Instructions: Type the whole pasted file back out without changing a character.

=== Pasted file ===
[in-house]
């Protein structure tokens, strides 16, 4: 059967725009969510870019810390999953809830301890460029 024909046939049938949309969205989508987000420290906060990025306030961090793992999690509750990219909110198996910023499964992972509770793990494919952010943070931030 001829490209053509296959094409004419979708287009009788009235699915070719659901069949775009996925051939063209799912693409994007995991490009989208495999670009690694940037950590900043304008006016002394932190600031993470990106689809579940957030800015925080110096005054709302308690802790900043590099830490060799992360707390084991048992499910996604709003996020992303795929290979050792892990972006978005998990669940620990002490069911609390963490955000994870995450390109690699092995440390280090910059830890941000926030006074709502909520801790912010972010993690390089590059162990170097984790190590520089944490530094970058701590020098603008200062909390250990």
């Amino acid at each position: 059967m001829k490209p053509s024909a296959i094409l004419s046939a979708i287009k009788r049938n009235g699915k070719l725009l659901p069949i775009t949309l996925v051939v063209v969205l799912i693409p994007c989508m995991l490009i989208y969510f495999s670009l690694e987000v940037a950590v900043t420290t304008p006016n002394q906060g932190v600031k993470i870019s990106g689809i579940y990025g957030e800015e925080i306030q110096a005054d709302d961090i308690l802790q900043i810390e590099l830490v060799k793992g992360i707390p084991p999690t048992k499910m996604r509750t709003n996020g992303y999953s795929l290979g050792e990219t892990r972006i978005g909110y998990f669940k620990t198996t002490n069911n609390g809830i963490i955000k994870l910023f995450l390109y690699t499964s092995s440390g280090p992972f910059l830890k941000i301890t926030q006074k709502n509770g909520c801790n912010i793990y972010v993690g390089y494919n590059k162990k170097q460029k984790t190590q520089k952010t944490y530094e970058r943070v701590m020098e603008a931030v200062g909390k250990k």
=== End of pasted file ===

[in-house]
């Protein structure tokens, strides 16, 4: 059967725009969510870019810390999953809830301890460029 024909046939049938949309969205989508987000420290906060990025306030961090793992999690509750990219909110198996910023499964992972509770793990494919952010943070931030 001829490209053509296959094409004419979708287009009788009235699915070719659901069949775009996925051939063209799912693409994007995991490009989208495999670009690694940037950590900043304008006016002394932190600031993470990106689809579940957030800015925080110096005054709302308690802790900043590099830490060799992360707390084991048992499910996604709003996020992303795929290979050792892990972006978005998990669940620990002490069911609390963490955000994870995450390109690699092995440390280090910059830890941000926030006074709502909520801790912010972010993690390089590059162990170097984790190590520089944490530094970058701590020098603008200062909390250990």
């Amino acid at each position: 059967m001829k490209p053509s024909a296959i094409l004419s046939a979708i287009k009788r049938n009235g699915k070719l725009l659901p069949i775009t949309l996925v051939v063209v969205l799912i693409p994007c989508m995991l490009i989208y969510f495999s670009l690694e987000v940037a950590v900043t420290t304008p006016n002394q906060g932190v600031k993470i870019s990106g689809i579940y990025g957030e800015e925080i306030q110096a005054d709302d961090i308690l802790q900043i810390e590099l830490v060799k793992g992360i707390p084991p999690t048992k499910m996604r509750t709003n996020g992303y999953s795929l290979g050792e990219t892990r972006i978005g909110y998990f669940k620990t198996t002490n069911n609390g809830i963490i955000k994870l910023f995450l390109y690699t499964s092995s440390g280090p992972f910059l830890k941000i301890t926030q006074k709502n509770g909520c801790n912010i793990y972010v993690g390089y494919n590059k162990k170097q460029k984790t190590q520089k952010t944490y530094e970058r943070v701590m020098e603008a931030v200062g909390k250990k």